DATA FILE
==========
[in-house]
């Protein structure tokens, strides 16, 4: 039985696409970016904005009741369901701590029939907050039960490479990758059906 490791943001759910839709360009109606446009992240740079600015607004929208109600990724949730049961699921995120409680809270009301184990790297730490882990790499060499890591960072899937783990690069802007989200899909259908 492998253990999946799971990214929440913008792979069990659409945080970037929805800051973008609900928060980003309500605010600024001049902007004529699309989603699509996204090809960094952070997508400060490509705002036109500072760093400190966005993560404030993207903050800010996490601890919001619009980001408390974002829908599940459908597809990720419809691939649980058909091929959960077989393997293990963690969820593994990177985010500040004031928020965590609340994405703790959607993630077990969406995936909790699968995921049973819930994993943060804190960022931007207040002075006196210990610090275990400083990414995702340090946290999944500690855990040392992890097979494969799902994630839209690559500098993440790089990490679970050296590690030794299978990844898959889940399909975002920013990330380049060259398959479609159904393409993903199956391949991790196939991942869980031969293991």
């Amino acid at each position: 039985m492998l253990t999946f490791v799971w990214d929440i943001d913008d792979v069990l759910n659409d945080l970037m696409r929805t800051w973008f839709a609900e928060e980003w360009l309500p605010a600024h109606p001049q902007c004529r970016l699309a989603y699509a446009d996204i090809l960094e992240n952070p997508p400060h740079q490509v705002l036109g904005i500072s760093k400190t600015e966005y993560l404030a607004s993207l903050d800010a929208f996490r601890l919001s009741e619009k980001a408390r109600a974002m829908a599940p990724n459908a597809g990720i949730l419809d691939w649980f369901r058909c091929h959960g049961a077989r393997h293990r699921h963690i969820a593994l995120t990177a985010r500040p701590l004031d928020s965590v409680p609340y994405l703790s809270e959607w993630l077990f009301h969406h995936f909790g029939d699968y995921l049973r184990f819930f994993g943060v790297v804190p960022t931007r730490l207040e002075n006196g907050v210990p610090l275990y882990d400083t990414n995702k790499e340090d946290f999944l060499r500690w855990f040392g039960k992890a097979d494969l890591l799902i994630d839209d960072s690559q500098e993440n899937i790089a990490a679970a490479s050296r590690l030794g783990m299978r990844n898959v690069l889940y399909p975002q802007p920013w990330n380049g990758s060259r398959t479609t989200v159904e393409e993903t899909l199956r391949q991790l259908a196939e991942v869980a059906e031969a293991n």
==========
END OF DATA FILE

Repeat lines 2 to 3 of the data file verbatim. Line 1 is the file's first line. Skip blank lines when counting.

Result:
């Protein structure tokens, strides 16, 4: 039985696409970016904005009741369901701590029939907050039960490479990758059906 490791943001759910839709360009109606446009992240740079600015607004929208109600990724949730049961699921995120409680809270009301184990790297730490882990790499060499890591960072899937783990690069802007989200899909259908 492998253990999946799971990214929440913008792979069990659409945080970037929805800051973008609900928060980003309500605010600024001049902007004529699309989603699509996204090809960094952070997508400060490509705002036109500072760093400190966005993560404030993207903050800010996490601890919001619009980001408390974002829908599940459908597809990720419809691939649980058909091929959960077989393997293990963690969820593994990177985010500040004031928020965590609340994405703790959607993630077990969406995936909790699968995921049973819930994993943060804190960022931007207040002075006196210990610090275990400083990414995702340090946290999944500690855990040392992890097979494969799902994630839209690559500098993440790089990490679970050296590690030794299978990844898959889940399909975002920013990330380049060259398959479609159904393409993903199956391949991790196939991942869980031969293991």
């Amino acid at each position: 039985m492998l253990t999946f490791v799971w990214d929440i943001d913008d792979v069990l759910n659409d945080l970037m696409r929805t800051w973008f839709a609900e928060e980003w360009l309500p605010a600024h109606p001049q902007c004529r970016l699309a989603y699509a446009d996204i090809l960094e992240n952070p997508p400060h740079q490509v705002l036109g904005i500072s760093k400190t600015e966005y993560l404030a607004s993207l903050d800010a929208f996490r601890l919001s009741e619009k980001a408390r109600a974002m829908a599940p990724n459908a597809g990720i949730l419809d691939w649980f369901r058909c091929h959960g049961a077989r393997h293990r699921h963690i969820a593994l995120t990177a985010r500040p701590l004031d928020s965590v409680p609340y994405l703790s809270e959607w993630l077990f009301h969406h995936f909790g029939d699968y995921l049973r184990f819930f994993g943060v790297v804190p960022t931007r730490l207040e002075n006196g907050v210990p610090l275990y882990d400083t990414n995702k790499e340090d946290f999944l060499r500690w855990f040392g039960k992890a097979d494969l890591l799902i994630d839209d960072s690559q500098e993440n899937i790089a990490a679970a490479s050296r590690l030794g783990m299978r990844n898959v690069l889940y399909p975002q802007p920013w990330n380049g990758s060259r398959t479609t989200v159904e393409e993903t899909l199956r391949q991790l259908a196939e991942v869980a059906e031969a293991n």